Peter Paul Rubens (1577–1640)
January 15–April 3, 2005
This exhibition is the first ever devoted solely to Peter Paul Rubens as a draftsman. It spans the artist's entire career and includes examples of all the mediums he used for drawing. On view are more than one hundred of his finest and most representative studies from public and private collections in Europe, Russia, and the United States. More than thirty drawings from the world-renowned holdings of the Albertina, Vienna, form the core of the exhibition.
Peter Paul Rubens (1577–1640) was the most versatile and influential Baroque artist in northern Europe in the seventeenth century. Highly gifted and internationally oriented, the Flemish artist received commissions from almost all of Europe's major courts. His art blends the High Renaissance of Italy, with which he was familiar from an eight-year stay on the Italian peninsula, with northern realism. Having a phenomenal knowledge of classical antiquity—its art as well as its literature—he was the prototype of the pictor doctus, the intellectual artist.
Born in Siegen, Germany, Rubens spent most of his life in Antwerp, then in the Southern Netherlands. Archduke Albert and Archduchess Isabella, the rulers of the Southern Netherlands, employed him as their court painter and sought his assistance in diplomatic affairs. After Albert's death in 1621, Rubens became a close advisor to Isabella. His command of Dutch, Latin, Italian, German, and French was a great advantage during his diplomatic missions, which he always combined with painting.
The majority of Rubens's drawings served as a step toward a final work of art in another medium—most often painting but at times book illustration or sculpture. Rubens kept his drawings close by as studio material to be used by his assistants and collaborators. It was often with the help of his drawings that assistants would execute the related paintings; later, Rubens would merely add the finishing touches. There are indications that the artist guarded his drawings from the outside world, both because he wanted no one to witness his artistic exertions, his sweat and toil, and because the drawings were considered a kind of studio secret. How careful he was about them is clear from his last will and testament, in which he stipulated that his drawings were not to be sold until it was clear that none of his children would become an artist or marry one.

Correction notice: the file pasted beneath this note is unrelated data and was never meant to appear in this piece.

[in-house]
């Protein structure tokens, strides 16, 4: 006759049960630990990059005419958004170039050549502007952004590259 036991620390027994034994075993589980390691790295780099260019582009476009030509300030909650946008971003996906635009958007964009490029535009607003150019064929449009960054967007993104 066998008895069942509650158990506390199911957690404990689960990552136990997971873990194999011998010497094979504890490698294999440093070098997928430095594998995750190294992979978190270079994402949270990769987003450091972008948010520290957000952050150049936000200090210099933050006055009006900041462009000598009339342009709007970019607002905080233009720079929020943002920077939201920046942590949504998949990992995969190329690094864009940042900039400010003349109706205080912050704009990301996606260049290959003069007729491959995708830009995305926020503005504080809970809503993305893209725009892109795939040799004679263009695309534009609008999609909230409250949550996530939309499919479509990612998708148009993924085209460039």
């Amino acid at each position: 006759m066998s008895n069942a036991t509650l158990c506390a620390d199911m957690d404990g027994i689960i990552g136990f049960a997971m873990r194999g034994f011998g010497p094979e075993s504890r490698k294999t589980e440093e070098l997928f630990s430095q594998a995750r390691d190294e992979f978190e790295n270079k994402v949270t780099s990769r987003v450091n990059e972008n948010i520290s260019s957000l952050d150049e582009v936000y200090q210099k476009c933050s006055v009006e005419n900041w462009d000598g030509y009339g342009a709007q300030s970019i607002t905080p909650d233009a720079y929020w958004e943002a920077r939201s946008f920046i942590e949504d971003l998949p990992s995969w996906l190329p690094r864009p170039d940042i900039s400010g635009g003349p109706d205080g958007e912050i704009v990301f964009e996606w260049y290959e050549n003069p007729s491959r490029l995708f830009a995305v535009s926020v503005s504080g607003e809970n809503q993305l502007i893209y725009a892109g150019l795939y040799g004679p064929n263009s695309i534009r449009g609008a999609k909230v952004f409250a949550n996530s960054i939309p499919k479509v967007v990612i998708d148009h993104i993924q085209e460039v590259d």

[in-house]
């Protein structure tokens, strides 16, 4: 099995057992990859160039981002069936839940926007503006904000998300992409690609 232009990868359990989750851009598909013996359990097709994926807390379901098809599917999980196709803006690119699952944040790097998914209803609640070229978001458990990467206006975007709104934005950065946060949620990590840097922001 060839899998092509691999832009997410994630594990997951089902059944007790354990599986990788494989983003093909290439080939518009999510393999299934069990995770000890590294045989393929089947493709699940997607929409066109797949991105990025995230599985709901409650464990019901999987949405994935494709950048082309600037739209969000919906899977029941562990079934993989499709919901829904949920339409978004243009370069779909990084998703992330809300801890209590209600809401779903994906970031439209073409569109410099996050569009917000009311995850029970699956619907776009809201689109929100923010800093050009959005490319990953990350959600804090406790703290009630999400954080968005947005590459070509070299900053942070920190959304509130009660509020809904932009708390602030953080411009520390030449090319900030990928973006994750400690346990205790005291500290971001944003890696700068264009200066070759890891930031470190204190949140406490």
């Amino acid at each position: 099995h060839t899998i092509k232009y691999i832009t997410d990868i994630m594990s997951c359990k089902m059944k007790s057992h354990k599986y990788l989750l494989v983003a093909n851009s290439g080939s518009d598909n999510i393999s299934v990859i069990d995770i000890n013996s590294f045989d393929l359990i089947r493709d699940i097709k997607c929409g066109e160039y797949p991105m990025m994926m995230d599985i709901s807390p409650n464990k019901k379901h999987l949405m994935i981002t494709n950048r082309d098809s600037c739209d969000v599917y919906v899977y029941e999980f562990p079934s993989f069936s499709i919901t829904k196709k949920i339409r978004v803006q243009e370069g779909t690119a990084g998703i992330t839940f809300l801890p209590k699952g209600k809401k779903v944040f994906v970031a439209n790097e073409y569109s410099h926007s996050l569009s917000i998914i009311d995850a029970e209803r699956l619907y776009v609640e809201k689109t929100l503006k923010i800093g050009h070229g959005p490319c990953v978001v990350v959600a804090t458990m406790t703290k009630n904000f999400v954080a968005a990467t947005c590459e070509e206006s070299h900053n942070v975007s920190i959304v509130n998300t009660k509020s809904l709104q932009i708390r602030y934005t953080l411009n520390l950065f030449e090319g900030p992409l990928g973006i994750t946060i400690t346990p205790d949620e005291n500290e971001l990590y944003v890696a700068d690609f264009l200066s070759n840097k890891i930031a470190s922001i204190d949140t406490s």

Rubens's drawings can be divided into several categories, including compositional studies, drawings after the model, portraits, landscapes, and drawings for prints. The exhibition includes the finest and most characteristic examples of all these types. Some of the works have come to light only recently and are presented in the exhibition for the first time.